In the long run, expanding natural gas up Wolfpit Road may not cost Wilton anything at all.
But in the short term, it’s slated to cost about $300,000.
While this may seem contradictory, the cost of expanding natural gas to the Miller-Driscoll School is different from the net cost of expansion, First Selectman Bill Brennan said Tuesday.
A conservative five-year net cost estimate for the project — taking into account the price of expanding natural gas lines, the removal of costs associated with oil boilers at Miller-Driscoll, and year-over-year energy savings associated with natural gas — shows the town will spend $300,000 on the project, but will save $372,000 compared to remaining with oil.
“We’re avoiding the above-ground oil tanks” and other ancillary costs associated with oil by moving to natural gas, Brennan said. “It’s the plumbing, the installation, the crane, the trenching, and the backfill that all adds up. Even the tank by itself would be $80,000.”
Pairing these savings with the most conservative energy-savings estimates, the town stands to recoup all expansion expenses by 2020 and even save $72,000 more than was spent.
Now that the economics of the project seem to make sense, Brennan said, timing is of the utmost importance.
“We’re very excited to begin. When the Sisters of Notre Dame found out they couldn’t make the decision [to expand natural gas into their campus], I thought the project was dead,” Brennan said.
If the sisters had stayed on board with the plan, no town contribution would have been required.
“But we persisted with Eversource. Now they’re looking at other projects, so my concern is” whether the town will be able to fit into their schedule, Brennan said.
If the Board of Selectmen and Board of Education make positive decisions by the end of April, he said, the project should be set to begin on June 15. The project would be completed by Aug. 15.
The initial town investment into the project would be $160,000 in 2015 and $40,000 in 2016. These costs would be paid as capital investments.
The remaining $100,000 contribution would be spread out over four years, as is allowed by the Public Utility Regulatory Agency (PURA), and would be paid by the Board of Education as an operating expense.
As an added bonus, Brennan said, the installation of natural gas to Miller-Driscoll opens the possibility of it qualifying for a Connecticut energy-efficiency grant.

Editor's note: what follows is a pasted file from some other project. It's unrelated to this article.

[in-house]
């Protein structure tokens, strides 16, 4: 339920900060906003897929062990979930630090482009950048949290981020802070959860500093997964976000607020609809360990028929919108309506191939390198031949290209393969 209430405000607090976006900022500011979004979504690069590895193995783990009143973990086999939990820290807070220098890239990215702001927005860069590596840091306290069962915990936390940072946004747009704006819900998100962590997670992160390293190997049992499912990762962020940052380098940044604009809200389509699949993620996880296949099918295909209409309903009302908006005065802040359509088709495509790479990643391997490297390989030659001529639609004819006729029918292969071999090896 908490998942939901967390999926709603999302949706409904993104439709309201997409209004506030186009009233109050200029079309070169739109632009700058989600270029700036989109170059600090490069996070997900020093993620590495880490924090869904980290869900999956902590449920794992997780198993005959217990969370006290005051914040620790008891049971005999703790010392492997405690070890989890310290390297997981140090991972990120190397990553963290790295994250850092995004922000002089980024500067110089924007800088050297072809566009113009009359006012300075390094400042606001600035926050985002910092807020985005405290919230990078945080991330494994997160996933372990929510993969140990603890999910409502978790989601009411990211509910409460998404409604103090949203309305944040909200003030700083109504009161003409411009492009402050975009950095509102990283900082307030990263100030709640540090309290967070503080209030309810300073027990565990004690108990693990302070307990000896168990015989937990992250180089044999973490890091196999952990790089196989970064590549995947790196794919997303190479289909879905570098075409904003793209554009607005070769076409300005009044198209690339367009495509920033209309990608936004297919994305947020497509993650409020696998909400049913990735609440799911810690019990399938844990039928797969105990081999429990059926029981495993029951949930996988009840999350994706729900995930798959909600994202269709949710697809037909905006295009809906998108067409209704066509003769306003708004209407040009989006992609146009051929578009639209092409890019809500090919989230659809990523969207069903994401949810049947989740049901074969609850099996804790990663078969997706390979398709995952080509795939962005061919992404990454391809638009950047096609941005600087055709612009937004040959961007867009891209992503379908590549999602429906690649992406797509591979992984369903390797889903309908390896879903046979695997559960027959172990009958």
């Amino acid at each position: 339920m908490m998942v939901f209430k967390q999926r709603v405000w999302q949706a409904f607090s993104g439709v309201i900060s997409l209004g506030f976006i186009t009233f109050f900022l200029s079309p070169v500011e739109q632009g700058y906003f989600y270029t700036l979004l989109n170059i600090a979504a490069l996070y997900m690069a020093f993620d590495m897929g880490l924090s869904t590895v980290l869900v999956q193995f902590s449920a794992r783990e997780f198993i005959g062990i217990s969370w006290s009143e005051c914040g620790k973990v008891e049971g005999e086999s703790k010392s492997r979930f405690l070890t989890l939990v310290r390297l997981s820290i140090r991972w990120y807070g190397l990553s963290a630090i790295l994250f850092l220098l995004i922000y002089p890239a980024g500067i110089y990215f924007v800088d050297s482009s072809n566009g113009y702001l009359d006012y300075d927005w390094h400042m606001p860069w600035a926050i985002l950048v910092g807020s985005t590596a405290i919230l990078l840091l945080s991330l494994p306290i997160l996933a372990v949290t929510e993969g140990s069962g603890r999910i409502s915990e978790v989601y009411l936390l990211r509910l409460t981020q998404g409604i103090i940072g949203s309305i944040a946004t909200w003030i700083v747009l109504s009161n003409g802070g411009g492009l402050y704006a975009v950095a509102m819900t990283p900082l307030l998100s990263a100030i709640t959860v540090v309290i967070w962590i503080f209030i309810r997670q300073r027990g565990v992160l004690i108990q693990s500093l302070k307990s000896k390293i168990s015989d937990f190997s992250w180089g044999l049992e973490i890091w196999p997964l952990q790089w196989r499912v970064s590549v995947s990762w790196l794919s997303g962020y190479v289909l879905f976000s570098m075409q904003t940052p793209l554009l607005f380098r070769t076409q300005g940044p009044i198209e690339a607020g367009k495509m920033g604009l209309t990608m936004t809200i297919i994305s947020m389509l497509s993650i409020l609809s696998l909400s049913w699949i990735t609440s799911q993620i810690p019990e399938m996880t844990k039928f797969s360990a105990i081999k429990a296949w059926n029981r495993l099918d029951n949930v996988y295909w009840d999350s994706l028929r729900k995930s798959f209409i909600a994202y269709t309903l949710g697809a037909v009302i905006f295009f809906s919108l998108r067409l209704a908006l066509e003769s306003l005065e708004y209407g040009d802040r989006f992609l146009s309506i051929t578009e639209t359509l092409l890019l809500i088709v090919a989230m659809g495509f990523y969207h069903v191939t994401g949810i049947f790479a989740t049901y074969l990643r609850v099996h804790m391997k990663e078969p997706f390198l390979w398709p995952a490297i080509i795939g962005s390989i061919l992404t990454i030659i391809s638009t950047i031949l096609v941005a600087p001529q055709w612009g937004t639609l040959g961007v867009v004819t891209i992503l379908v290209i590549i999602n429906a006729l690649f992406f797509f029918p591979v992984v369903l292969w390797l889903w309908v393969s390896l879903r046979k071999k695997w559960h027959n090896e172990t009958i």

The grant requires the town to “reach certain levels” of efficiency in the design of the building.
“Only if we use gas can we get there,” Brennan said.
The difference between this project and a recent project to expand natural gas into Wilton Center — which did not require a contribution from the town — is the volume of gas expected to be used by buildings attached to the gas lines.
“It’s the volume of the gas use that generates whether you have to add a contribution. We’re fortunate the initial project was able to go through without a contribution, but they do it by their model. They pump their numbers in, and that’s it,” Brennan said, referring to Eversource.
He also referenced conversations with New Canaan First Selectman Robert Mallozzi, who told Brennan he is being told “the same story.”
If the Sisters of Notre Dame make a decision to convert to natural gas in the future, the contribution from the town will not be refunded, Brennan said, because PURA does not allow such agreements.
Residents of Wolfpit Road, and the roads that connect to it, will have the chance to convert to natural gas after the lines are expanded, Brennan said.
“If you have a house, Eversource will bring a lateral pipe to feed into your home. And you’ll have to convert your oil burner,” he said.
“If I knew I was going to be here for 25 more years, I would definitely convert,” he said. “The long-range forecasts continue to favor natural gas over oil. Oil prices will recover.”
Brennan added that the town’s next hope for gas expansion would bring new pipelines down Route 7 so the town hall complex could be converted for use with gas.
“It would be expensive” to go down a state road like Route 7, Brennan said, because the state requires re-paving and not patching of trenches.
“However, there’s a way of doing it without having to go into the actual road itself,” he said. “The future project will have to proceed on its own merits.”